AsiaHuman RightsUncategorized

The illegal honeymoon: Human trafficking in the Maldives

The beaches of the Maldives attract many tourists such as the Idyllic beach of Vilu Reef. Photo by: deckchair, Flickr
The beaches of the Maldives attract many tourists such as the Idyllic beach of Vilu Reef. Photo by: deckchair, Flickr

The Maldives represents a paradise on earth for many. Last year, over one million tourists visited this beautiful island nation. It has also been voted the best destination for a honeymoon. It is no wonder tourism is the Maldives’ largest industry and the biggest source of foreign currency. A lesser known fact is that with US $123,000,000 the second biggest source of foreign currency comes from human trafficking.

The United Nations identify three elements that together constitute trafficking. These are: the act e.g. recruitment, transportation, the means e.g. threatening, fraud, abuse of vulnerability and the goals e.g. commercial or sexual exploitation, slavery or forced labour. This is different from smuggling, which means a person voluntarily paying the smuggler to be secretly brought into a country. When the border is crossed the person is free to go, whereas the trafficking victim isn’t.

Trafficking statistics in the Maldives are grim. A 2013 report by the U.S. Department of State estimates that there may be up to 150,000 documented and undocumented foreign workers in the Maldives, which makes up almost one third of the total population of 330,000. Although it is difficult to find solid numbers, according to the International Organization for Migration the number of people with an irregular status may be up to 50,000 – if this is true, that makes up a little over 15% of the total population.

Maldivian construction sites and industrial companies attract foreign workers from nearby countries, and with growing investments especially from Saudi-Arabia there are plenty of building sites in the Maldives. Workers from Bangladesh and India make up the majority of the foreign labour force but the island nation also attracts labour from Sri Lanka, Thailand, China, Nepal and the Philippines. Unnamed diplomatic sources estimate half of the Bangladeshi workers are undocumented and that a number of these are victims of trafficking.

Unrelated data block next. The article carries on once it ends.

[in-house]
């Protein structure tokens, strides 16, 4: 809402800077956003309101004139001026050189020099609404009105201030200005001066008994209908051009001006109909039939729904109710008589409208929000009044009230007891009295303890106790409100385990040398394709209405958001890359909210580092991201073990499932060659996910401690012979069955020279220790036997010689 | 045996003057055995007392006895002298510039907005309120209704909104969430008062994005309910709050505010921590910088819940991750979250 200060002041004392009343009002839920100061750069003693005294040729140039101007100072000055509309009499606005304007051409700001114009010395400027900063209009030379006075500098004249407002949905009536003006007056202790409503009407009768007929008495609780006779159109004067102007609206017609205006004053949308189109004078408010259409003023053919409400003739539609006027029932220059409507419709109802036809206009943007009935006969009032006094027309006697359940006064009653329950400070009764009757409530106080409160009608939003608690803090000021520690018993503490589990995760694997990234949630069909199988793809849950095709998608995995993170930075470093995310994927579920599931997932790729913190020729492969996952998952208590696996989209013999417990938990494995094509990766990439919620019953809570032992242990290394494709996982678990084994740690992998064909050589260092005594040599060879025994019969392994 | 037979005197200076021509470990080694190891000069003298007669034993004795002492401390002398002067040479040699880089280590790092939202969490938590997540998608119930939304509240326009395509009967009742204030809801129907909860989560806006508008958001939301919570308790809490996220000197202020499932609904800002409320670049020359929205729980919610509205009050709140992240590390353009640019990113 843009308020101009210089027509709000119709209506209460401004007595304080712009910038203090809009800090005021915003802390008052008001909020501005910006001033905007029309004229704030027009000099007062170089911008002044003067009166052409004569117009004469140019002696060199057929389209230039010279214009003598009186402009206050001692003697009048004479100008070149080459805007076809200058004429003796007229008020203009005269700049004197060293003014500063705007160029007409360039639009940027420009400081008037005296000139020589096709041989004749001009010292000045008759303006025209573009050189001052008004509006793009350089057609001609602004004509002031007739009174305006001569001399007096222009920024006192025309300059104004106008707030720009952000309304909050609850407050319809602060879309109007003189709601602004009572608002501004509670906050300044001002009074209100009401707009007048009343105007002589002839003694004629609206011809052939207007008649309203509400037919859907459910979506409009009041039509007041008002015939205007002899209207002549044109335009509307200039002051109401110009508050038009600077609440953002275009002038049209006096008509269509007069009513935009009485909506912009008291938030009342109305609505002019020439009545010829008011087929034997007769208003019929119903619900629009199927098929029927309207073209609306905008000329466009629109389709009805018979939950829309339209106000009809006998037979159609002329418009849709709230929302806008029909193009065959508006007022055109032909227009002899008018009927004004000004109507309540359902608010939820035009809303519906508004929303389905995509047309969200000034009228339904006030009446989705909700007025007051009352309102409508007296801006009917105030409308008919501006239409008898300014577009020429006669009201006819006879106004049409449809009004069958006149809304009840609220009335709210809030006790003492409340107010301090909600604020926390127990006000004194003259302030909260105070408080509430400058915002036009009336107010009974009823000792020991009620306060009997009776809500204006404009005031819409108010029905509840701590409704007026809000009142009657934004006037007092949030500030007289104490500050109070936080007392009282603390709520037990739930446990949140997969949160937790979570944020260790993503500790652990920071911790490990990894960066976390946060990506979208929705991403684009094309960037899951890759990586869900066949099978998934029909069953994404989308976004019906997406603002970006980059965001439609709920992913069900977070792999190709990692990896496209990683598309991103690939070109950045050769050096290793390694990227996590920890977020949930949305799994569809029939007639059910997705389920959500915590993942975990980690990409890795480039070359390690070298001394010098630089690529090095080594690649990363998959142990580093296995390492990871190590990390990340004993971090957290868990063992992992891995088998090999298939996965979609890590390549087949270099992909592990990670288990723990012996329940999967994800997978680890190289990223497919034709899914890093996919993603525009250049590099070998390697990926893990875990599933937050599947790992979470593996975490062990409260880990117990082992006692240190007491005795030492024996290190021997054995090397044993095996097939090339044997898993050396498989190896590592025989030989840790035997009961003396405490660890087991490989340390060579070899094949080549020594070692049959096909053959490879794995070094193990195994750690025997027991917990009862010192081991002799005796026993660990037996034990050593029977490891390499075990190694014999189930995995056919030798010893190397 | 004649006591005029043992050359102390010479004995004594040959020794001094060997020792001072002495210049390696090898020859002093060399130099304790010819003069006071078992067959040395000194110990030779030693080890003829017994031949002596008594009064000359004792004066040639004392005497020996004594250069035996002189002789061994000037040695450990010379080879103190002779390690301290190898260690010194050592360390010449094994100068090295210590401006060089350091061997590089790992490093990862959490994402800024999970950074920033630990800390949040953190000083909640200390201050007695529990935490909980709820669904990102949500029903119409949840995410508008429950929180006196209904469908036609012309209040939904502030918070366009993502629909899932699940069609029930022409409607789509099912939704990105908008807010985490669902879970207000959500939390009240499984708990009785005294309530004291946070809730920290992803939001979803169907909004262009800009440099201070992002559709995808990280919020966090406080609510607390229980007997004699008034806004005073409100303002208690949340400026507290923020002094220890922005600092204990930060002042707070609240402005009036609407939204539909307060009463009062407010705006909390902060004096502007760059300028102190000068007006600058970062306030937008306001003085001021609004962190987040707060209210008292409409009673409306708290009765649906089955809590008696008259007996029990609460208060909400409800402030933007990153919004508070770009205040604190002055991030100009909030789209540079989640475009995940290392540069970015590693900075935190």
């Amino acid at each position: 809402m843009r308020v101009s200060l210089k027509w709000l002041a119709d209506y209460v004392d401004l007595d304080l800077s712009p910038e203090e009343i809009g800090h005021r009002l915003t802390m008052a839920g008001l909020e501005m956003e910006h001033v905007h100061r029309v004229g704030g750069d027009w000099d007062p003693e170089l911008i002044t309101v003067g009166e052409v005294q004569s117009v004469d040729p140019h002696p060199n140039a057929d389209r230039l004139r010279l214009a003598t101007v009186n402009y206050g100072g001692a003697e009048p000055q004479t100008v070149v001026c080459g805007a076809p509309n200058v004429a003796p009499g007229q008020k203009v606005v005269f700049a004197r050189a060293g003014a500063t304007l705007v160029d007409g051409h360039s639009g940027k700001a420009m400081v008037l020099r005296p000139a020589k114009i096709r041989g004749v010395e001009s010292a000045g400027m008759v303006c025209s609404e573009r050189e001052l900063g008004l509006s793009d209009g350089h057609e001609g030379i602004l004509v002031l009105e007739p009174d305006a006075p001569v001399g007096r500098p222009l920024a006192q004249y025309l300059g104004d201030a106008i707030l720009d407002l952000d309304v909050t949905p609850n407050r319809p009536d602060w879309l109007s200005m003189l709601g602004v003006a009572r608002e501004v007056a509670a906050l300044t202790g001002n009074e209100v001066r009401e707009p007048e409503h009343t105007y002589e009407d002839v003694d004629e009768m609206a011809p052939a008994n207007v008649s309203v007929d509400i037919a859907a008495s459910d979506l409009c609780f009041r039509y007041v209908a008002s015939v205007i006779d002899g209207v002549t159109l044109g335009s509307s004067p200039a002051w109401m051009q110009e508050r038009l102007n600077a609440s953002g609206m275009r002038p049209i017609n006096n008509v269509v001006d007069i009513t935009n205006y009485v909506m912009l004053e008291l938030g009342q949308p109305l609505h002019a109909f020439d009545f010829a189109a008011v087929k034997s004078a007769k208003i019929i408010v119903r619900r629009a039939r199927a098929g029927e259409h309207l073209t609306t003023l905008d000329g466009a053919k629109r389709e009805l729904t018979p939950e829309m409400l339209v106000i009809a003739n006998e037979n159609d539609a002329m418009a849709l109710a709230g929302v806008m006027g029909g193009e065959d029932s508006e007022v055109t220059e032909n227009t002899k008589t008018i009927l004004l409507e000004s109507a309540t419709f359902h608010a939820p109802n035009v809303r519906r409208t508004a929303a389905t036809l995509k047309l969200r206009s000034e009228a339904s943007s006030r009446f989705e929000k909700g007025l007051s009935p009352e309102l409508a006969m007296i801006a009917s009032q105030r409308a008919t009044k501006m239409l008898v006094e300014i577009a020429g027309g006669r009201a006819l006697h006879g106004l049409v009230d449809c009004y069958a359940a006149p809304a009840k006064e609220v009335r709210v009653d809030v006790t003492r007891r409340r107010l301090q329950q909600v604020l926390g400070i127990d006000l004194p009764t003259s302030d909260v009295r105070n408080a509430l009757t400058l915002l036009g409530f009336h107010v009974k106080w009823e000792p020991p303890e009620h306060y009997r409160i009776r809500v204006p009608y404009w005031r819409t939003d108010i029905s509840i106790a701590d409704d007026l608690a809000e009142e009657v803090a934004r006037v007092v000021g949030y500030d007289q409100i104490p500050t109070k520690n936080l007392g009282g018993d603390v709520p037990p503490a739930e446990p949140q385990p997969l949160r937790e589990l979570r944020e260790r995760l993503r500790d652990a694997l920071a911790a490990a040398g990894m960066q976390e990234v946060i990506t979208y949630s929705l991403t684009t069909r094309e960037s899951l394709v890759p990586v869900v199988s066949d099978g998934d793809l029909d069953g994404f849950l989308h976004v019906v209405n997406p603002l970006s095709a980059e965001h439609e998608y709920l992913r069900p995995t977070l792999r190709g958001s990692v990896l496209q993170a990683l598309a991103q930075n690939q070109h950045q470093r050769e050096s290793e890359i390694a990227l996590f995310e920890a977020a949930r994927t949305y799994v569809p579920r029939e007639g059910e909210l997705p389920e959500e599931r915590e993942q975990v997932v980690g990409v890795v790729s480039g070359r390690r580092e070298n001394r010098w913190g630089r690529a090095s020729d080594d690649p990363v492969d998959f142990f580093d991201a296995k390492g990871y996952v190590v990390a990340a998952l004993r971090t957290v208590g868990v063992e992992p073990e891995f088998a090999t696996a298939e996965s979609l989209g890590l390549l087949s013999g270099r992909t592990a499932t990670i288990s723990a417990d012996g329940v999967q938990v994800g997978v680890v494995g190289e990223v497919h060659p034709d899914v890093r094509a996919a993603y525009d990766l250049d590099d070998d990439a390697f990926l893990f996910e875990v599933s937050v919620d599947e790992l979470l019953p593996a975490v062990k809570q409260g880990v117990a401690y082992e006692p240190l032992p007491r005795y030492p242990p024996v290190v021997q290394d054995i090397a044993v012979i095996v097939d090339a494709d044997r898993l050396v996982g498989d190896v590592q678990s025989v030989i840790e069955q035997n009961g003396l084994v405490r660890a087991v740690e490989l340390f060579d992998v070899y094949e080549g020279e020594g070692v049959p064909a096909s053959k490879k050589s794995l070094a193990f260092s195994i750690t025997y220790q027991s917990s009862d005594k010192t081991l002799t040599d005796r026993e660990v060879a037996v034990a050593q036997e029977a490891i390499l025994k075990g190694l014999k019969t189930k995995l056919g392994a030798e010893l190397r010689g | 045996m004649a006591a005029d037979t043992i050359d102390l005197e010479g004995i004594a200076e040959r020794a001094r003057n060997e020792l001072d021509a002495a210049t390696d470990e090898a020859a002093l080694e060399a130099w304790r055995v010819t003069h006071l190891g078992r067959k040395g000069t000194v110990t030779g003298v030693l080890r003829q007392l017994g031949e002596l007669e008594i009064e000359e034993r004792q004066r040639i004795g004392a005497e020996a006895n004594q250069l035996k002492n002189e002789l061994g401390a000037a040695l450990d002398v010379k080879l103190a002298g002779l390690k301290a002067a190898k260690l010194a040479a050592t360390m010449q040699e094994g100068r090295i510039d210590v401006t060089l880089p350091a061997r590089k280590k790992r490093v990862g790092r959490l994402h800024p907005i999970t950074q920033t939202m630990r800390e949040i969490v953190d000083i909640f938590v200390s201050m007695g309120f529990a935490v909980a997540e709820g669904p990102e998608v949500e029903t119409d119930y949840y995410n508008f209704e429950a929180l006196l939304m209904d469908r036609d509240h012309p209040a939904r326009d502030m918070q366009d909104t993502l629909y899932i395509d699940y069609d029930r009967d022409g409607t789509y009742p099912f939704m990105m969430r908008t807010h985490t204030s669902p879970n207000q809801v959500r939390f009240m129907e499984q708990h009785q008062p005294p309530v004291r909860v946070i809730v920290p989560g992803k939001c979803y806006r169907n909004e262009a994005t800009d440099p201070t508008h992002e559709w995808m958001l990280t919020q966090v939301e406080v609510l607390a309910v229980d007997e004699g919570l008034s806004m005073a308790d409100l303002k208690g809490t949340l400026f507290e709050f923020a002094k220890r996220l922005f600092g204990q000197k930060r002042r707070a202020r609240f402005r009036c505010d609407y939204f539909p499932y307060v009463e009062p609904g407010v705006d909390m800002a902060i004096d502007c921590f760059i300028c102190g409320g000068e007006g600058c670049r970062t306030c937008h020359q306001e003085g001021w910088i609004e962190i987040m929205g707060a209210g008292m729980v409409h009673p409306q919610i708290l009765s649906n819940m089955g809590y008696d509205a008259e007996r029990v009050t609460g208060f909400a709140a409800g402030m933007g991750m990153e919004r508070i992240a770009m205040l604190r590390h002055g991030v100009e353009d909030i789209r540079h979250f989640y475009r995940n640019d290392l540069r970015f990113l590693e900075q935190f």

Trafficking agents demand high recruitment fees and employers keep the workers in slavery. Workers’ wages are not paid and their travel documents are confiscated, which makes it difficult to escape. Paying the recruitment fees may mean 3-4 years of debt bondage. In some cases people are trafficked into the country to work in the sex industry and poor Maldivian families may transport their children to work in domestic servitude in the capital city. Some victims’ stories have been documented and shed light on the kinds of exploitation foreign workers sometimes face. In 2008, a Bangladeshi carpenter borrowed $1000 from his uncle to pay for the travel arrangements with traffickers. In the Maldives his passport was confiscated he was given a job at a restaurant where he worked 18 hours a day. The salary was paid six months late. In another case a Bangladeshi worker was abandoned upon his arrival in the Maldives. He had borrowed $1500 from a bank to pay his agent. The agent confiscated the worker’s passport and left him in jobless and homeless.

In 2013 Maldives were threatened with sanctions if the government refuses to take action against trafficking. This warning quickly led to action; in December 2013 President of the Maldives, Dr Mohamed Waheed Hassan Manik, ratified an Anti-Human Trafficking Bill which made human trafficking an offence in the Maldives for the first time in the country’s history. The bill is important for the victims also because it aims to promote and protect their rights. Lacking any kind of legislation on the subject, the police have ”arrested, imprisoned and deported” any undocumented foreign workers they have found in raids. For example, in 2012 a total of 29 foreign women were deported after they were imprisoned for prostitution without investigating whether they were sex trafficking victims. Also in December 2013 the Maldivian Department of Immigration and Emigration announced a voluntary repatriation program, giving an opportunity for undocumented migrant workers to register themselves in the Maldives, return to their home countries paying their own expenses and in six months return to work with proper documentation. The Department later said that the program was a success and that they will start monitoring and taking action against locals who work in the trafficking industry. In January 2014 – a month after the bill was passed – the first Maldivian was arrested for trafficking, alongside seven undocumented foreign workers. The Anti-Trafficking Bill has been praised by the United States but some Maldivian officials are sceptical about its benefits because trafficking issues have been assigned to the Ministry of Youth and Sports which may lack the expertise needed for working with trafficking and immigration issues.

The Maldives has not yet avoided the sanctions. For the first time in its history the country has some tools to tackle the huge problem of human trafficking. It is now up to the young institutions of the Maldives to show whether they can fight an industry which is big enough to be the second largest source of foreign income.

 OTSO RAJALA

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